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Dellin Betances is back to his old self

There have been a lot of big stories following the 2018 Yankees.

Gleyber Torres and Miguel Andujar have come up from the farm system to provide the Yankees with two cornerstone infielders. Giancarlo Stanton has supplanted himself in the lineup and has proved to be a solid middle of the order bat. Didi Gregorius has proven again that he is one of the top shortstops in the game.

There are so many things happening, and somehow the Yankees tallest player has flown under the radar. No, I’m not talking about Aaron Judge. I’m talking about Dellin Betances.

Although Betances finished with a respectable 2.87 ERA last season, he was very inconsistent and at times the wheels would fall off in his outings. He would get wild, walk batters, or just lose the plate entirely. It was extremely frustrating to watch, especially since we have witnessed his dominance in the past.

Dellin is never going to have Mariano-esque control, but he doesn’t need that with the stuff he possesses. He just has to be around the plate with both of his pitches to be effective. The key here is “both of his pitches.”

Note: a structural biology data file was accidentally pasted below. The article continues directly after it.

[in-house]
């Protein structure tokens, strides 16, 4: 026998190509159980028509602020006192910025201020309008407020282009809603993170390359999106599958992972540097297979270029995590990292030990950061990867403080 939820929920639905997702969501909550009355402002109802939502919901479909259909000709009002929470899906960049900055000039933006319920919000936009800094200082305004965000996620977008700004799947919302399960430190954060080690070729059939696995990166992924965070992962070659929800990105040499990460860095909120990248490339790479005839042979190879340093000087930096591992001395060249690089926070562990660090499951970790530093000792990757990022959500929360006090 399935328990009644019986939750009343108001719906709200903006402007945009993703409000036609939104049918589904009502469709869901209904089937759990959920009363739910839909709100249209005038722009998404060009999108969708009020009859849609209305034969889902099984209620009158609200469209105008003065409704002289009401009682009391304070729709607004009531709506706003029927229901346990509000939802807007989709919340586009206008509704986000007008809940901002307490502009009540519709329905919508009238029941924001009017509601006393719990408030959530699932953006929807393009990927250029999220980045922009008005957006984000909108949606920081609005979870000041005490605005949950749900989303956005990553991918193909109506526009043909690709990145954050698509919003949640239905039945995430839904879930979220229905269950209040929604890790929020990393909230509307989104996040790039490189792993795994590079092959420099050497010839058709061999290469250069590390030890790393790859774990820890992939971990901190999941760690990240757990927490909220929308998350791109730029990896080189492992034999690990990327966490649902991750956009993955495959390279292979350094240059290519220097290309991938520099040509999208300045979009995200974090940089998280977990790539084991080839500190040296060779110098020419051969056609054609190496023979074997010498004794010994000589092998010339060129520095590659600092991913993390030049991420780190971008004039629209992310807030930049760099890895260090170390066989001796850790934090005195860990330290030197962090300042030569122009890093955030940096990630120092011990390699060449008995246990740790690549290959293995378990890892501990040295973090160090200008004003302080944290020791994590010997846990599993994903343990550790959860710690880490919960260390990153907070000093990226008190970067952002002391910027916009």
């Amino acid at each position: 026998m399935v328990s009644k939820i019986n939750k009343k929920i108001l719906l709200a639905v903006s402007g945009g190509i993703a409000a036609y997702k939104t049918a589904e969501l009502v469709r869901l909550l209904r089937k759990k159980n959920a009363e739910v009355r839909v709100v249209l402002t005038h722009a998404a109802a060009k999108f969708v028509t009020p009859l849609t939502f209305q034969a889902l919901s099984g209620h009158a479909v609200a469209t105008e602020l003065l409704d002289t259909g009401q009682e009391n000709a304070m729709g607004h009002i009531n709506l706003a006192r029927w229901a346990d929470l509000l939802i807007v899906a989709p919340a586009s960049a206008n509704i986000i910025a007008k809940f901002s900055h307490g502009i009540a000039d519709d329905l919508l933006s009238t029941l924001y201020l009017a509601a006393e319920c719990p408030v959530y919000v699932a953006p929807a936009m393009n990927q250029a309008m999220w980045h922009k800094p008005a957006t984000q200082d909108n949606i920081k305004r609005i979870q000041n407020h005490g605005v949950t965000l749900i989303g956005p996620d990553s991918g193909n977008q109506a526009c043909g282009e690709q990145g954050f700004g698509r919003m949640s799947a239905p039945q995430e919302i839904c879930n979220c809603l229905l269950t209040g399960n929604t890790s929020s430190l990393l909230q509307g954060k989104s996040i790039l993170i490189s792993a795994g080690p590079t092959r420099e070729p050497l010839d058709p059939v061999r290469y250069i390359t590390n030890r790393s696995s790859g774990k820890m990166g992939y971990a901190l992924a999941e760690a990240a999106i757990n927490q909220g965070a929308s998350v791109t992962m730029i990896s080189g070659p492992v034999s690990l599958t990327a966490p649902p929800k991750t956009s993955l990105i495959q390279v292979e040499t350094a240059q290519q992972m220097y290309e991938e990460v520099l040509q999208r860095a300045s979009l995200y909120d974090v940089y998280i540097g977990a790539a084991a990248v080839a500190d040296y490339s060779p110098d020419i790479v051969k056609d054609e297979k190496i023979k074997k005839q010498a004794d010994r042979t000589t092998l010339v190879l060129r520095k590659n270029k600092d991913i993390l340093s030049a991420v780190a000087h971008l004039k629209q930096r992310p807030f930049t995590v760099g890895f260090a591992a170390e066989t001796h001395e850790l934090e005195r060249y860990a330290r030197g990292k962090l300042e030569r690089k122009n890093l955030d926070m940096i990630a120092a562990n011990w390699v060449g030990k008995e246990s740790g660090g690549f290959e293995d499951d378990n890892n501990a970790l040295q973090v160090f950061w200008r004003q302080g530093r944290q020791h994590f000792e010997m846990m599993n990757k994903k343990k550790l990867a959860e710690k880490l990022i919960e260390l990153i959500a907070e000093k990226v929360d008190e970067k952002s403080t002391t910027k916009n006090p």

When Dellin struggles, it’s typically not the breaking ball he loses, it’s his fastball command. Dellin had a few things to say about his command/control to YES Network’s Meredith Marakovits:

“From talking with (Mike) Harkey last year he felt like if I can improve my fastball command, I can be, you know, one of the more dominant relief pitchers and, you know, that’s something that I worked on in the offseason.”

Below is Dellin’s walk percentage by day the last few years. You can see how much he has improved this season in contrast to last:

One thing that got Betances into trouble last year was his predictability.  When he faced a jam, or needed to throw a strike, he always went to his curveball. Hitters started to sit on this pitch and it was less effective as a result. Last season, hitters hit .286 on his curveball and slugged .429 on the pitch.

This season, those marks are .179 and .231 respectively. The improvement in those numbers cannot be overstated. It’s the difference between an above average hitter, and a pitcher at the plate.

“I think repeating my delivery, using both of my pitches, fastballs and breaking balls, you know, I feel like I am not as predictable as I was last year,” Betances said to Marakovits. “I think I was more breaking balls than fastballs, now I am kind of 50/50.”

Since June, Betances has been throwing his fastball more than he ever has in his career.  This helps to set up his devastating breaking ball.  See below for a graph of his pitch selection over the years.

As it stands today, Betances has thrown 53.2 innings with a 2.14 ERA, and nearly identical 2.15 FIP. He has amassed 1.7 WAR, which is good for fifth among AL relievers, just behind Chapman.

Especially at a time when Chapman’s knee is barking, Dellin could be a huge factor down the stretch and hopefully into the playoffs for this Yankee team.

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